In just a few days pitchers and catchers will begin to report to camps across Florida and Arizona for Spring Training. Grapefruit League and Cactus League games are only two weeks away at this point. Soon live baseball will be on your television or mobile device. It'll be glorious.
Over the last several weeks, all 30 clubs have announced their non-roster invitees to Spring Training. Those are players not on the 40-man roster who will be in big league camp. Most non-roster players are journeymen on minor league deals or prospects close to the big leagues the coaching staff wants to see up close.
As always, some non-roster players are more intriguing then others. The player could be a potential bargain offseason pickup, or a top prospect, or someone trying to make a comeback after some time away from the game. Let's look at the most intriguing non-roster invitee for all 30 teams since Spring Training is right around the corner. Come with me, won't you?
Arizona Diamondbacks: Yuhei Nakaushiro
The D-Backs don't have a great farm system at the moment, so most of their non-roster invitees are journeymen trying to hang on. Nakaushiro, 27, signed a minor-league deal with Arizona last March and he had a 1.23 ERA with 40 strikeouts in 29 1/3 minor-league relief innings in 2016. He's a lefty with a funky arm slot and a sweepy slider, making him a prime left-on-left matchup candidate. Nakaushiro is a relative unknown -- he threw only 25 1/3 innings in Japan from 2012-14 -- but a southpaw who can miss bats is always someone to keep an eye on in spring training.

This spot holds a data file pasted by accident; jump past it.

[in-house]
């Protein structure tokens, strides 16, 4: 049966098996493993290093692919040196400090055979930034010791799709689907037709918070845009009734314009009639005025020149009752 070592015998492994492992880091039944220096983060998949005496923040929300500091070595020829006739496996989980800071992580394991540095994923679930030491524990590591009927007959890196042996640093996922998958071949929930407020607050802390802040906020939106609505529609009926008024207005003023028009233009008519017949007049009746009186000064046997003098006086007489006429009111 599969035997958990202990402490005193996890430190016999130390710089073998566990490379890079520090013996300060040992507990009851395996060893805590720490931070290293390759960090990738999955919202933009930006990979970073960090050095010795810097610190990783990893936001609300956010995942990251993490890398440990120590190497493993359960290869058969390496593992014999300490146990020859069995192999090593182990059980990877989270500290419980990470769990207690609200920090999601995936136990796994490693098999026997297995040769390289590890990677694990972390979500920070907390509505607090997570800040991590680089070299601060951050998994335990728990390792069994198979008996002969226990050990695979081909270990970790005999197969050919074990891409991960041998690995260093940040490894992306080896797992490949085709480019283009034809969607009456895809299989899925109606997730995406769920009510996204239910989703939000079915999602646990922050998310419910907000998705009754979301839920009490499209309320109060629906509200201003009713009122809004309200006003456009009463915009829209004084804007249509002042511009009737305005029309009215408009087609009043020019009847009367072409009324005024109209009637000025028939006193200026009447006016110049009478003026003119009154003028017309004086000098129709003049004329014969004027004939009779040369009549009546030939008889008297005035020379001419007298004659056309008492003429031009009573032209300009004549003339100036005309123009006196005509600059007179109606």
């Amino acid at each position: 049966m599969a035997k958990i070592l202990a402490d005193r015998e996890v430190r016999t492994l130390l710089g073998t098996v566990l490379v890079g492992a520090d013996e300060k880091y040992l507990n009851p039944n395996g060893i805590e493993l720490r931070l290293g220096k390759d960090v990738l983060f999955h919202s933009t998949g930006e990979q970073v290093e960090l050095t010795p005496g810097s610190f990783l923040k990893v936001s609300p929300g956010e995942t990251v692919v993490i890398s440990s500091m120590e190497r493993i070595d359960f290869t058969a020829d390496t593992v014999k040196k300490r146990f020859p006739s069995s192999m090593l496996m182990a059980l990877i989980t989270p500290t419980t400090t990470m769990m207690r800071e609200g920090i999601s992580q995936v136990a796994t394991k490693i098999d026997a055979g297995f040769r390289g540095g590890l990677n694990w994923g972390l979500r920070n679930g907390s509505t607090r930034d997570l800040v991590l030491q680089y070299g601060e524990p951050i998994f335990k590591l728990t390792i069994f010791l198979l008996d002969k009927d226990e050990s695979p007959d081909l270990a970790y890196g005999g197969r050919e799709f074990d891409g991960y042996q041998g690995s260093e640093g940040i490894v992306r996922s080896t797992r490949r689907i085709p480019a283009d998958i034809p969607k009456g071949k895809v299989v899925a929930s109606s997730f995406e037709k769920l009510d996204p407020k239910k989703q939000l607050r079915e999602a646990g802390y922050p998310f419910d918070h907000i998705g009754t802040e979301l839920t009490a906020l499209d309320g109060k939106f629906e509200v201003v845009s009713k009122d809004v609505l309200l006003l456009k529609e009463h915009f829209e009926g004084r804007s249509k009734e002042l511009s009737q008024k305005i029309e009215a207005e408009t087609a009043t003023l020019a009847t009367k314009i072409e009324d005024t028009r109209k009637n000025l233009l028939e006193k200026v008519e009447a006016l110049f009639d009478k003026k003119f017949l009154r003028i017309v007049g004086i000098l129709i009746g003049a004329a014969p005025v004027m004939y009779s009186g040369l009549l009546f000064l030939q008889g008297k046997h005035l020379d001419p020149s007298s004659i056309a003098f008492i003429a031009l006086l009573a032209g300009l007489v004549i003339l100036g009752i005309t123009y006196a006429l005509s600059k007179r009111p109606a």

Thanks to their robust farm system and plethora of reclamation project signings (Kris Medlen! John Danks!), the Braves have a fun group of non-roster players coming to camp this year. Albies, the club's best non-40-man roster prospect, is the most notable of the bunch. The 20-year-old hit .292/.358/.420 with 33 doubles and 30 steals in 138 games at Double-A and Triple-A in 2016, where he was very young for both levels. MLB.com ranks Albies, who is expected to be part of Atlanta's double play combination of the future with shortstop Dansby Swanson, as the 11th-best prospect in baseball.
I came in to this exercise fully expecting 40-year-old Tomo Ohka to be my intriguing non-roster invitee for the O's, but it turns out he didn't receive an invite to big league camp. The team apparently signed him to a straight minor-league deal, meaning he'll be in minor-league camp. Lame! Ohka hasn't pitched in the big leagues since 2009, and he's spent the last few seasons reinventing himself as a knuckleballer in a semi-pro league in Japan. Pretty crazy.
Anyway, with Ohka not an option, Sisco is my pick for Baltimore's most interesting non-roster player. He is the team's catcher of the future and was recently named the 99th-best prospect in baseball by MLB.com. Sisco, 21, hit .320/.406/.422 with 28 doubles and four homers in 112 Double-A games in 2016. He'll begin this coming season at Triple-A and will soon take over as Matt Wieters' long-term replacement behind the dish.